Two main research concepts

Two key concepts of the research are "Human history on water's edge(汀の人文史)" and "Considering architecture and cities throughout terrain, geology, and earth conditions(地-質からみる建築と集住体)"

Human history on water's edge

The concept of "human history on the water's edge" can be broken down into three points. That is,

1) Cities in the world are mainly formed on flat land near the water. Its history of formation and configuration of the city need to be tested.

2) The edge of the water is a location related to the essential and historical function of the city, which is exchange. It has been contributed to creating prosperity for the city, while acquiring its character since its inception. But we must bear in mind that it is also an unstable and fragile land facing disasters such as floods and tsunamis.

3) The water’s edge is a zone of ambiguity. It sometimes appears as land and at other times as a water surface.

These versatile and contradicted characters of the edge extracted from these points of views help us to understand other topics on boundaries in the spatiality of cities and architecture - e.g., spatial issues between body/objects, room/building, inside/outside, city/rural area, national border/language regions, and nature/artifact.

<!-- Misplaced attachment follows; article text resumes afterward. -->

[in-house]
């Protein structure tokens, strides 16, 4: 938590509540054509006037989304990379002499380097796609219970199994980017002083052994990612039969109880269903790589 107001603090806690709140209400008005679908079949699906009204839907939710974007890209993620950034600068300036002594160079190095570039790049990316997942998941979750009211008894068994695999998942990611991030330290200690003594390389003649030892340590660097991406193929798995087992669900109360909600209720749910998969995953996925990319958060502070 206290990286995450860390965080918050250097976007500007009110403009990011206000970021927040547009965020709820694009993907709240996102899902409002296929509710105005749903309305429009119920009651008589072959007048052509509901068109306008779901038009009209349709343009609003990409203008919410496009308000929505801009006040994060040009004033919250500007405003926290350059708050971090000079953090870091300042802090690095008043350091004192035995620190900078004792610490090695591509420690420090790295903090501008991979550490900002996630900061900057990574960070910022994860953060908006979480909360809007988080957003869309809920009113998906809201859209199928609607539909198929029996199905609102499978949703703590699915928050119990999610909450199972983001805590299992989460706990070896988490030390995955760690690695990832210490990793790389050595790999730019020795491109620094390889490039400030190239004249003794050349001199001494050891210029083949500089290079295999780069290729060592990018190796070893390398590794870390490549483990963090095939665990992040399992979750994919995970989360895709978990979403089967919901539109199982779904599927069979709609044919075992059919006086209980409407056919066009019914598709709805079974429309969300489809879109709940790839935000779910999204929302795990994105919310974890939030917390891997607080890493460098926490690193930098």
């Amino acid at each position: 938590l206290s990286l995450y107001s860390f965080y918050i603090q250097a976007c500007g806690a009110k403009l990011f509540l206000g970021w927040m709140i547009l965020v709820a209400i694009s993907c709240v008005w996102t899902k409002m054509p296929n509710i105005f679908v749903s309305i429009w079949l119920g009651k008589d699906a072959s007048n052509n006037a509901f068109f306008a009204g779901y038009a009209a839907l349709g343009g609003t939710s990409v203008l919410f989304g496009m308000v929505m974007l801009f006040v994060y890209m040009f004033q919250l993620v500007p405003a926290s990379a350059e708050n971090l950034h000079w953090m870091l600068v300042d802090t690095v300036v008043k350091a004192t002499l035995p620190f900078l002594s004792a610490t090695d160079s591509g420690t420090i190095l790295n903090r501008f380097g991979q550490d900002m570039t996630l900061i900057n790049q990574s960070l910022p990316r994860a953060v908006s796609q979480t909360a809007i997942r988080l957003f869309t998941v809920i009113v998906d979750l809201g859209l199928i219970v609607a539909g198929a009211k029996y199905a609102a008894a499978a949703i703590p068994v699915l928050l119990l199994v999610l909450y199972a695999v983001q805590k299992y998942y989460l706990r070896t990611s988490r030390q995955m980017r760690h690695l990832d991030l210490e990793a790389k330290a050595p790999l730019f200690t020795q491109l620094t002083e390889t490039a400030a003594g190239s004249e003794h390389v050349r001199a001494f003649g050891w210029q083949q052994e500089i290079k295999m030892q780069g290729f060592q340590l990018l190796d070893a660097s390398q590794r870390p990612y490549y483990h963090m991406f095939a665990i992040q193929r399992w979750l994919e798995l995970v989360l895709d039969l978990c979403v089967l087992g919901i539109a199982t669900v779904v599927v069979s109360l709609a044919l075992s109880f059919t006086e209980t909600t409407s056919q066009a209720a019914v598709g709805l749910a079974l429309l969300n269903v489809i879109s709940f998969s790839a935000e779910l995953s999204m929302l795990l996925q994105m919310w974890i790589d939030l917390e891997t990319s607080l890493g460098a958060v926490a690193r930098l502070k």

Considering architecture and cities throughout terrain, geology and earth conditions

The concept of "Considering architecture and cities throughout terrain, geology and earth conditions” raises several questions.

The first question is how humans have perceived their environment, or to say, the world, and how they had settled in the land.

The next question is how people had built their dwellings and settlements. The question is tested from multi-discipline aspects such as materials, construction methods - that belong to architecture - and soil, water system, vegetation, and climate - that are objects of geology that emerge at the intersection of landscape or meteorological elements. These questions have arisen from a wide perspective of time, looking at the history of humans being reacting, building, and changing their living environment. Perhaps modern and contemporary architectural design and city planning have not paid attention to these topics. Questions will provide an important historical starting point for thinking about future architecture and cities.

Another point of the question is to describe how people have divided the earth and soil into territories. Private ownership and commons are also examined here.